I need a new camera
Separation anxiety and my photography habit
Are you addicted to your camera too?
Kristen and I just got back from a 10-day road trip in Colorado. It was fantastic to (mainly) log off, hit the road, explore some mountain towns, and hike. Here's the problem: the lens on my smartphone camera got cracked right before the trip. It still works, but there's a massive lens flare that does not look good. There wasn't time to buy a new phone before we left, so I decided to see what it would be like to go on vacation without a functioning camera. Big mistake! Or was it? I don't know about you, but I use my camera many times a day. And not just for making personal pictures but for recording visual notes and collecting other ephemera as I move through the world. Sometimes I use my camera so I don't have to remember or write something down. Edwin Land's prophecy has finally come to pass.
Susan Sontag said, "Everything exists to end in a photograph." That was a long time ago, and boy, was she right. While we were traveling, Tim Davis posted this great image of a woman photographing her beer, and it really summed things up. It’s as if we need to photograph to prove we were there. Or at least we think we do. Photography is muscle memory — an unconscious addiction, or at least a deeply ingrained habit — for many of us. It is for me and I suspect I'm not alone. It's like that old phrase, "If a tree falls in the forest..." I've been thinking about this since my camera was my phantom limb on the trip. Tim's picture reminded me of this note I recorded on a walk during the pandemic. I was photographing the sunrise over Lake Mendota when I realized I should have been sitting still and watching the sunrise.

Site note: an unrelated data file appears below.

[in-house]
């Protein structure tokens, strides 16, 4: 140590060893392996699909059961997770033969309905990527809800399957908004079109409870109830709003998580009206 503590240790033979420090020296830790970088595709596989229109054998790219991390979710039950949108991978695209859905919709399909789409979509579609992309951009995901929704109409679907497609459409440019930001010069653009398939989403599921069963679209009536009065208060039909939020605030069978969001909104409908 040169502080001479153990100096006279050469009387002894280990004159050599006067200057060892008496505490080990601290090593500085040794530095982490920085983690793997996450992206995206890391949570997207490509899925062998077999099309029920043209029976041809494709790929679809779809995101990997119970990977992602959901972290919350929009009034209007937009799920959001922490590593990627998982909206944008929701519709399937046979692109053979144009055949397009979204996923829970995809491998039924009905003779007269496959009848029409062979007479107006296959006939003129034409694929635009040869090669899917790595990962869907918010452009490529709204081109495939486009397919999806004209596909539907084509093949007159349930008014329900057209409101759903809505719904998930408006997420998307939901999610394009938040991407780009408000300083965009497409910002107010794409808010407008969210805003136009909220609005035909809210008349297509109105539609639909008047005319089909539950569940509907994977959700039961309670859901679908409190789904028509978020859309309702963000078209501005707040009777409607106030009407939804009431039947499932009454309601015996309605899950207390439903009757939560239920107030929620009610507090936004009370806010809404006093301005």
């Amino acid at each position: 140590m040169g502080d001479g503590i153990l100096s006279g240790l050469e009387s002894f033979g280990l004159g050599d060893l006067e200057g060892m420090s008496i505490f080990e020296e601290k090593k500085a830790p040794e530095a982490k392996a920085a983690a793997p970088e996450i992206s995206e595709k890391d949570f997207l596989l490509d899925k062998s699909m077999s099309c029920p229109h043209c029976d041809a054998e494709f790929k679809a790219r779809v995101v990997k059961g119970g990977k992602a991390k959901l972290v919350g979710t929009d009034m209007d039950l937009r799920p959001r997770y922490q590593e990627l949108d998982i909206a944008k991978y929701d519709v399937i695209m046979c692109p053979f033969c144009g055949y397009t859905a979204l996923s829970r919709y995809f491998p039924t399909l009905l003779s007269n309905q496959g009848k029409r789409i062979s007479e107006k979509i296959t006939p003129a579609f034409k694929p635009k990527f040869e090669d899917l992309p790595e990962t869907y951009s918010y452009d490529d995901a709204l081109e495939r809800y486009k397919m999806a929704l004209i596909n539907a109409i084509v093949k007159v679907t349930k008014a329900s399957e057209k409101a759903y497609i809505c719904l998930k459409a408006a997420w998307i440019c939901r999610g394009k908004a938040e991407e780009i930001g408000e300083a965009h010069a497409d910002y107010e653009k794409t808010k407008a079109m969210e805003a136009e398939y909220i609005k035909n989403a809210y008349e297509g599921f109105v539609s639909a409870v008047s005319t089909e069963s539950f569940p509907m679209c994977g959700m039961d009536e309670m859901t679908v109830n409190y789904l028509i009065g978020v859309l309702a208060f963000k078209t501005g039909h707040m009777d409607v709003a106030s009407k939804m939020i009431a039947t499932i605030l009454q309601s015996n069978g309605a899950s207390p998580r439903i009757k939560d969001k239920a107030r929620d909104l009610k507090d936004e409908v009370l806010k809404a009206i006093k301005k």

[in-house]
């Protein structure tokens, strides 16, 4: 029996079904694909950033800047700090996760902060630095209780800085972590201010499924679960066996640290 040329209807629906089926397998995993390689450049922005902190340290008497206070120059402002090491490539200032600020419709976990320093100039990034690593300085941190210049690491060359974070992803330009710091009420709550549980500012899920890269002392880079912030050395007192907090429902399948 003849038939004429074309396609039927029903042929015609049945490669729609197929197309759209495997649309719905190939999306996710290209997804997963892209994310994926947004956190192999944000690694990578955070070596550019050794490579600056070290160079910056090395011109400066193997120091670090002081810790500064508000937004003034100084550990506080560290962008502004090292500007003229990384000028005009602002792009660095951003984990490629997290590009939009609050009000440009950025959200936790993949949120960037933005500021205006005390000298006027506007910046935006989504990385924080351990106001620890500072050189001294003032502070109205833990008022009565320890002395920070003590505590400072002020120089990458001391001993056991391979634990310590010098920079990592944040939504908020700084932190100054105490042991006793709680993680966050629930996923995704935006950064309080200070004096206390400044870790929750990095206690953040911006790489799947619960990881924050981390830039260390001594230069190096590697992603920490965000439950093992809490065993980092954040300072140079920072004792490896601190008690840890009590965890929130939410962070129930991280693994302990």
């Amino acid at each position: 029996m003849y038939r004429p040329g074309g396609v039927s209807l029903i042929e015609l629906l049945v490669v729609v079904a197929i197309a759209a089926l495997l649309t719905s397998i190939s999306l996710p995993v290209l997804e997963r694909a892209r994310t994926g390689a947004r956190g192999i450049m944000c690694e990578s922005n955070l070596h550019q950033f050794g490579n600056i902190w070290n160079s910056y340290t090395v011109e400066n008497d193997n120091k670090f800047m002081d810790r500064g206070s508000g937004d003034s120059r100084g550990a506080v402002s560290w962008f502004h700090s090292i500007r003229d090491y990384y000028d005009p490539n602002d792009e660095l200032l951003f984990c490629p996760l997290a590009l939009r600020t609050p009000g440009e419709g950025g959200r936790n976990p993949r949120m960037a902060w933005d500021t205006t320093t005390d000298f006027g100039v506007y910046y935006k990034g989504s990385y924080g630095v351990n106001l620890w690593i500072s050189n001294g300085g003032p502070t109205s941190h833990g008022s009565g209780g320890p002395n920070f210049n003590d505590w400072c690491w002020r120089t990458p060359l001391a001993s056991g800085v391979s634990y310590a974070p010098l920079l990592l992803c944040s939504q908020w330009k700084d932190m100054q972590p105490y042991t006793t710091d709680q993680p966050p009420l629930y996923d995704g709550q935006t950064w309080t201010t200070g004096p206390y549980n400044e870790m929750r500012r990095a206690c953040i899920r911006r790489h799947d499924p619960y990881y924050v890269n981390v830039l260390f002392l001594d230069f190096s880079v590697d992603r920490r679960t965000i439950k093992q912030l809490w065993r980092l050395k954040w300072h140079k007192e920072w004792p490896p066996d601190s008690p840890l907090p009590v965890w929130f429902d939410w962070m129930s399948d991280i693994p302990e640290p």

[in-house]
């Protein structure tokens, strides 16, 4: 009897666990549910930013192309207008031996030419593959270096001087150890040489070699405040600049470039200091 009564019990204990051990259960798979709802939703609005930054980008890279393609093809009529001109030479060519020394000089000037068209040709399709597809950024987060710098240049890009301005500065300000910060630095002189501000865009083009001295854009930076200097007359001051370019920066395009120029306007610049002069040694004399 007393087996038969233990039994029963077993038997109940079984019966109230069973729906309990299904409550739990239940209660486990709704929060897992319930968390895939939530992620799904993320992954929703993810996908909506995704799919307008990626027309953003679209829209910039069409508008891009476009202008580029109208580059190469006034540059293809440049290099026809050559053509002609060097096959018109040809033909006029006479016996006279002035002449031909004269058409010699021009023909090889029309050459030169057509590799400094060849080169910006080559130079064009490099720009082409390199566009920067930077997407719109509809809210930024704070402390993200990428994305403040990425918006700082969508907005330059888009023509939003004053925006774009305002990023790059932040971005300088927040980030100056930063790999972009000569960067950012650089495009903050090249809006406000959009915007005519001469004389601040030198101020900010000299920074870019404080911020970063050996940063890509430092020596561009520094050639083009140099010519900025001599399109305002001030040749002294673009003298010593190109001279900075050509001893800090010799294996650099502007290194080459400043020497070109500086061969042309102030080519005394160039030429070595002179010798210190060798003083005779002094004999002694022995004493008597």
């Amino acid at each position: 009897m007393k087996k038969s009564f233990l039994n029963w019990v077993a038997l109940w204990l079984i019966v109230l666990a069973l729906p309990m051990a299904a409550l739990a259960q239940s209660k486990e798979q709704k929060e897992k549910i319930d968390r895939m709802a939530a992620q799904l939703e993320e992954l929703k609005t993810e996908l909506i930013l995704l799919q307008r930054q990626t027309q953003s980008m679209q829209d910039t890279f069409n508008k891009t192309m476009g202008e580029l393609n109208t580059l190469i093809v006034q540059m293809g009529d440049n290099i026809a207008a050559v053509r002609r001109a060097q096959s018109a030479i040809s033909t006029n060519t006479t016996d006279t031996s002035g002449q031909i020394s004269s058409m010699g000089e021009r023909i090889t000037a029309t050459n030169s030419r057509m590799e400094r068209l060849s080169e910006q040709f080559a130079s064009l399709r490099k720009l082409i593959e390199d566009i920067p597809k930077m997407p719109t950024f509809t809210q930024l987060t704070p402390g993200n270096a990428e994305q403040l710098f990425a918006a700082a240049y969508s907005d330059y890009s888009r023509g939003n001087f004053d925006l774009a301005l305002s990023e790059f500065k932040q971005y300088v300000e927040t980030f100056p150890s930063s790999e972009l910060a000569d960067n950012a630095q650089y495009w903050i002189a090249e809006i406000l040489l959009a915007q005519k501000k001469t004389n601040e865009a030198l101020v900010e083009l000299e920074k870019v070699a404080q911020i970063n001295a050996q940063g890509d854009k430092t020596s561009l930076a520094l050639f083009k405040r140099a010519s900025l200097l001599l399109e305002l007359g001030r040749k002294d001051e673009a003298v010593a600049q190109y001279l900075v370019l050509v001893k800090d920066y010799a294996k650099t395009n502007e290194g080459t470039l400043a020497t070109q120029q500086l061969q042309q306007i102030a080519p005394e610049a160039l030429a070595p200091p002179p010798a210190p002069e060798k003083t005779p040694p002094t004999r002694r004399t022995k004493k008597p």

We all know Dorothea Lange's famous mantra, "The camera teaches us how to see without a camera." What she didn't mention was the inherent angst in not being able to make images when you see something that begs to be in a picture! The photographers out there know what I mean. It's unique to those of us who are addicted to imagemaking. I can't help but think that something is lost when we reach for our camera in those moments. Do we pause to soak up the ambiance before we think about making the picture? Or are we giving short shrift to our lived experience by defaulting to seeing the world through our lens? Of course, there's no correct answer, but I'd love to hear your thoughts. These are fun things to think about. Please leave me a comment or reply to this email. 📸
As usual, I wanted to leave you with some recommended reading before I go. I'm a big fan of Olivia Laing's writing, so I was delighted to see this piece of hers in Aperture's 70th-anniversary issue — an essay on The Midcentury Photographers Who Balanced Reportage with Artistry. Lots of terrific pictures in this one. Laing is a true gem.
I like it when people send me things to share with my readers. Danielle Jackson emailed the other day with a link to her latest piece in Artnet — a critical look at the photography of Deana Lawson. There is a lot to think about here. Grab a cup and make some time. It’s an important read.
FlakPhoto Digest is a reader-supported publication. If you like this post, consider becoming a free or paid subscriber.
I've followed Leah Frances on Instagram for years, so I’m happy to see she’s releasing a new book, Lunch Poems. Her style is immediately recognizable — colorful, observant, and deeply rooted in place. There are 500 copies in this first printing from Aliens in Residence. If the American vernacular landscape is your thing, this book might be for you. You can see more of Leah’s images in Olivier Laurent's write-up in the Washington Post, and get your copy here.
I promised I'd share creative opportunities here from time to time. Molly Menschel and Neal Menschel are teaching a 4-month multimedia storytelling workshop beginning October 19. It's not cheap, but it looks amazing.
Finally, Paddy Johnson is launching a new podcast focused on the art business. Many of you are familiar with Paddy's Art F City blog. We've been online friends for ages, and she has always inspired me. These days, she's running VVrkshop, an online platform supporting working artists with educational insights. Paddy is one of the most intelligent people I know regarding the art world, so we're in good hands with her. The Art Problems podcast launches on October 3. That’s all for now. Have a great weekend!